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Suenkel, Karlheinz and Nimax, Patrick R. (2018): Structural diversity in the alkaline earth metal compounds of tetra and pentacyanocyclopentadienide. In: Dalton Transactions, Vol. 47, No. 2: pp. 409-417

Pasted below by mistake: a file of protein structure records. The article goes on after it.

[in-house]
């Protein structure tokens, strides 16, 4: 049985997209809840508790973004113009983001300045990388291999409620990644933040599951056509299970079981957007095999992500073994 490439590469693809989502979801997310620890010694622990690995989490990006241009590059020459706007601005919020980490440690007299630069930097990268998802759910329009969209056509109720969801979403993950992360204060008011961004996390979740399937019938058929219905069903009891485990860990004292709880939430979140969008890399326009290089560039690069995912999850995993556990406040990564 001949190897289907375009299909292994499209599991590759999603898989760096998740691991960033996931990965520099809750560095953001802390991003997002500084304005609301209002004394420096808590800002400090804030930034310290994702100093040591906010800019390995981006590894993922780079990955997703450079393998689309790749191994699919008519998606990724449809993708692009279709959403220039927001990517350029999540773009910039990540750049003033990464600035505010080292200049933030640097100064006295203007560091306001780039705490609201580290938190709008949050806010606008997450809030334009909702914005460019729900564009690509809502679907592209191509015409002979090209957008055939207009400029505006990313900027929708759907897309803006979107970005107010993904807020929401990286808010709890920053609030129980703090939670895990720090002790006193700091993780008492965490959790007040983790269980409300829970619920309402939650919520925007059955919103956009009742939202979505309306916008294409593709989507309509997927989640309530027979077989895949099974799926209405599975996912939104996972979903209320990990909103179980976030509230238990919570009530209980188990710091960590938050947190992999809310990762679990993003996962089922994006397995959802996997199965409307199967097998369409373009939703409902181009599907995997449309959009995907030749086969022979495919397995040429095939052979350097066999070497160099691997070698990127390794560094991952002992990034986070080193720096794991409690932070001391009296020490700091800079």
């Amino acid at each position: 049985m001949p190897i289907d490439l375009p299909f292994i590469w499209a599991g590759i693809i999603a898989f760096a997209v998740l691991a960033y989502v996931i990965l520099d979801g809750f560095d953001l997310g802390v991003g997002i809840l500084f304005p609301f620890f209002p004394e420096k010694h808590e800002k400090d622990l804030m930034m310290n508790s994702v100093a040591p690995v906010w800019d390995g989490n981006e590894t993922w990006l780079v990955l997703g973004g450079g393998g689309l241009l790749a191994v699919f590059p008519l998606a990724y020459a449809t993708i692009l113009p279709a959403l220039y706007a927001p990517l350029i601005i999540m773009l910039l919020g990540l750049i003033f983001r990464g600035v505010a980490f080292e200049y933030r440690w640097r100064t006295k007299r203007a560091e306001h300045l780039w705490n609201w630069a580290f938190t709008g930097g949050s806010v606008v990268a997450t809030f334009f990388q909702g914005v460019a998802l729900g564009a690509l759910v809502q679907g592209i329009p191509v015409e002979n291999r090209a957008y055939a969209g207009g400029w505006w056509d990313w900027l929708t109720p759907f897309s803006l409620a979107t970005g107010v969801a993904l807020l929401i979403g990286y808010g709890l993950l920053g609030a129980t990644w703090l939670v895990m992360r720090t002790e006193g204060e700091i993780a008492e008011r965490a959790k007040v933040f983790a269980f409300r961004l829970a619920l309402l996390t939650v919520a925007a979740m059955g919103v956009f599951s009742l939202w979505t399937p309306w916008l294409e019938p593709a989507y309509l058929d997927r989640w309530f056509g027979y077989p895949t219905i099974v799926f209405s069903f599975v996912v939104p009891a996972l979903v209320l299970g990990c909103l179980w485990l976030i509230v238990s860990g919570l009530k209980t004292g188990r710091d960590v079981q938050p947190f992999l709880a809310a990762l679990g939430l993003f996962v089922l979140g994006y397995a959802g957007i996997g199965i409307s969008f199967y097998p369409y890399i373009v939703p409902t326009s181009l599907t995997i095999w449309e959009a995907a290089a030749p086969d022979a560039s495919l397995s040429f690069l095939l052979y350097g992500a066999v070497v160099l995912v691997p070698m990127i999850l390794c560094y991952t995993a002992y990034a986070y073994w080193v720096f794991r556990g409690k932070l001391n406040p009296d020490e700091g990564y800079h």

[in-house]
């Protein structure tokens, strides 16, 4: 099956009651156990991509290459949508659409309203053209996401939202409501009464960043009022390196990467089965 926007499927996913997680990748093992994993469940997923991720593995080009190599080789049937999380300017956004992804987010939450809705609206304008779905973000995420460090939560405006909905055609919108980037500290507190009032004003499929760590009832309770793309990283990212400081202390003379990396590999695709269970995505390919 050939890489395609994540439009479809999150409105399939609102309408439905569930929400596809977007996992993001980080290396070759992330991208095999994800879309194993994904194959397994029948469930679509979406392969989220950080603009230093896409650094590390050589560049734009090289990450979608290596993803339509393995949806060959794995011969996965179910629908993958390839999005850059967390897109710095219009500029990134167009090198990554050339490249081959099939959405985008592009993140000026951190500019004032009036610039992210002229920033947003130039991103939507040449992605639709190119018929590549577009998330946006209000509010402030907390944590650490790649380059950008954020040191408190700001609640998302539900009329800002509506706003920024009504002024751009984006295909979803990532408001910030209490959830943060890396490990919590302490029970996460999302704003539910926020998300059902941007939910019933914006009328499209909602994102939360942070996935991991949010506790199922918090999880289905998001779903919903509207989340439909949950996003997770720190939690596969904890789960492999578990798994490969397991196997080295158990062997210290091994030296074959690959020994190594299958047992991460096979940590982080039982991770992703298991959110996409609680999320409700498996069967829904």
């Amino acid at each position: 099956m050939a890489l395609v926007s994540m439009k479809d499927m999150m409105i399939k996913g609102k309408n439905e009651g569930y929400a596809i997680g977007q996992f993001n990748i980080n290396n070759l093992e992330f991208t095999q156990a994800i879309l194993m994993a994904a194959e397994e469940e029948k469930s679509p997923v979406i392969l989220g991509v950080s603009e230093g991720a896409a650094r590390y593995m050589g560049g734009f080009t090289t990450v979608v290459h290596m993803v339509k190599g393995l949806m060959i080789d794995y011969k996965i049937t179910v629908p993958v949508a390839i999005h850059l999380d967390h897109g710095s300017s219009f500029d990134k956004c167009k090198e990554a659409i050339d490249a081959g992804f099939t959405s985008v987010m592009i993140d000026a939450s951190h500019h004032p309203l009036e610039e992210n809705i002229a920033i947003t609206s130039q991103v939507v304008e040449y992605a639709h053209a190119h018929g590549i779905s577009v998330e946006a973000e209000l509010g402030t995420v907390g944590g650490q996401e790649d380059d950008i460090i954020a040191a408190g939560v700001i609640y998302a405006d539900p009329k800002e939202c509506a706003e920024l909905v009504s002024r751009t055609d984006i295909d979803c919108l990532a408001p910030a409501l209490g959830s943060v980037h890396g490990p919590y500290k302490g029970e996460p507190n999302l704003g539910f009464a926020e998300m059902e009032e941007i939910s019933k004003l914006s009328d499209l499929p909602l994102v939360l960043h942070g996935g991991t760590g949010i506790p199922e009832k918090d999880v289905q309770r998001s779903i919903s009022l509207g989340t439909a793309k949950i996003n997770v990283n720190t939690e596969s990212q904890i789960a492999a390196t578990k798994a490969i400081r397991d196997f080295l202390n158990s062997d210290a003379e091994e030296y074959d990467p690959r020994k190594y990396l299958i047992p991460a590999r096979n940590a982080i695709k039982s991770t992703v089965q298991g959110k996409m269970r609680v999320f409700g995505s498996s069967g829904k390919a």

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The reaction of the alkaline earth dihalides MCl2 center dot nH(2)O (M = Mg, Ca, Sr, Ba) with the silver salts of cyanocyclopentadienides [C-5(CN)(4)X](-) (X = H, CN) yields the corresponding alkaline earth biscyclopentadienides. The pentacyanocyclopentadienides of Mg and Ca and the tetracyanocyclopentadienides of Ca, Sr and Ba were studied by X-ray diffraction. The Mg compound 1a' shows only coordination by water molecules, but numerous hydrogen bridges between coordinated water molecules and pentacyanocyclopentadienide anions and further guest water molecules create a three-dimensional network. The structure of the calcium pentacyanocyclopentadienide 1b shows two inequivalent anions, one uncoordinated and one coordinating via three nitrile groups to three different metal ions. Ca2+ and [C-5(CN)(5)](-) ions together form a rhombohedral grid structure, in which the voids are filled by the uncoordinated [C-5(CN)(5)]- ion and guest water molecules, all taking part in a hydrogen bond network too. The isostructural Ca and Sr tetracyanocyclopentadienides exhibit eightfold coordinated metal ions, in which both [C-5(CN)(4)H](-) anions coordinate to the metals by one cyano group each, and each anion bridging two metal ions. Thus, one-dimensional ribbons of {Ca[C-5(CN)(4)H](4/2)}(x) are formed, which are interconnected via hydrogen bridges from and to coordinated water molecules to build a three-dimensional network. The barium tetracyanocyclopentadienide contains a ninefold coordinated metal with the anion using three of its nitrile functions for coordination to three different metals. A complicated network is formed by four interpenetrating {Ba[C-5(CN)(4)H](2)} helices that are interconnected via the remaining third nitrile function, while the fourth nitrile group always remains uncoordinated. Although all coordinated water molecules are involved in hydrogen bridges, these are not contributing to the formation of the network.

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